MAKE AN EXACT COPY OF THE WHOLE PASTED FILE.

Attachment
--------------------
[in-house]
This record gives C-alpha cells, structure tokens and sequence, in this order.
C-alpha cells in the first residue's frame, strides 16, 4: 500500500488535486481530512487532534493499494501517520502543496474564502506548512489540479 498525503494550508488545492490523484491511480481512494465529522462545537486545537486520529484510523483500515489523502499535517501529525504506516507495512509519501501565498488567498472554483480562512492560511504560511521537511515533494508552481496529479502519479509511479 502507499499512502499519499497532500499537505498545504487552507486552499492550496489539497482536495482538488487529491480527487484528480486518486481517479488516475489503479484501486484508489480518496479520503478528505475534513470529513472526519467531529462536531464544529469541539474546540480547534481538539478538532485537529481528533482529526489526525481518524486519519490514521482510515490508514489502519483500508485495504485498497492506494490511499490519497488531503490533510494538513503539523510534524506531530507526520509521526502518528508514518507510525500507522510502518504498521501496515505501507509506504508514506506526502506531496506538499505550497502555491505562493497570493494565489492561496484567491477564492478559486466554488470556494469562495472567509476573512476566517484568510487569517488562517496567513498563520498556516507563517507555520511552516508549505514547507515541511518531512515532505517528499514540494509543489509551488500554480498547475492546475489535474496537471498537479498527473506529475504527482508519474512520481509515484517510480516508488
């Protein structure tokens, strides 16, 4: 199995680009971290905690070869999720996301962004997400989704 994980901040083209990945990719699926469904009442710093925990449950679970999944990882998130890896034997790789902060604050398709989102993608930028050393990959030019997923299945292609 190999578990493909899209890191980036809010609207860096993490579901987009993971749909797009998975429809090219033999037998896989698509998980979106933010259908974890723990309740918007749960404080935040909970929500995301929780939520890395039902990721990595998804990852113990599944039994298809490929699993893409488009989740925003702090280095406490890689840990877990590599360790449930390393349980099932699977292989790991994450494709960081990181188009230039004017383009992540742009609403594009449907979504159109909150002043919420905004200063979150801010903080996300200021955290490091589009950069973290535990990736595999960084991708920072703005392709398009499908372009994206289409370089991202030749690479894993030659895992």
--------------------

[in-house]
This record gives C-alpha cells, structure tokens and sequence, in this order.
C-alpha cells in the first residue's frame, strides 16, 4: 500500500488535486481530512487532534493499494501517520502543496474564502506548512489540479 498525503494550508488545492490523484491511480481512494465529522462545537486545537486520529484510523483500515489523502499535517501529525504506516507495512509519501501565498488567498472554483480562512492560511504560511521537511515533494508552481496529479502519479509511479 502507499499512502499519499497532500499537505498545504487552507486552499492550496489539497482536495482538488487529491480527487484528480486518486481517479488516475489503479484501486484508489480518496479520503478528505475534513470529513472526519467531529462536531464544529469541539474546540480547534481538539478538532485537529481528533482529526489526525481518524486519519490514521482510515490508514489502519483500508485495504485498497492506494490511499490519497488531503490533510494538513503539523510534524506531530507526520509521526502518528508514518507510525500507522510502518504498521501496515505501507509506504508514506506526502506531496506538499505550497502555491505562493497570493494565489492561496484567491477564492478559486466554488470556494469562495472567509476573512476566517484568510487569517488562517496567513498563520498556516507563517507555520511552516508549505514547507515541511518531512515532505517528499514540494509543489509551488500554480498547475492546475489535474496537471498537479498527473506529475504527482508519474512520481509515484517510480516508488
């Protein structure tokens, strides 16, 4: 199995680009971290905690070869999720996301962004997400989704 994980901040083209990945990719699926469904009442710093925990449950679970999944990882998130890896034997790789902060604050398709989102993608930028050393990959030019997923299945292609 190999578990493909899209890191980036809010609207860096993490579901987009993971749909797009998975429809090219033999037998896989698509998980979106933010259908974890723990309740918007749960404080935040909970929500995301929780939520890395039902990721990595998804990852113990599944039994298809490929699993893409488009989740925003702090280095406490890689840990877990590599360790449930390393349980099932699977292989790991994450494709960081990181188009230039004017383009992540742009609403594009449907979504159109909150002043919420905004200063979150801010903080996300200021955290490091589009950069973290535990990736595999960084991708920072703005392709398009499908372009994206289409370089991202030749690479894993030659895992």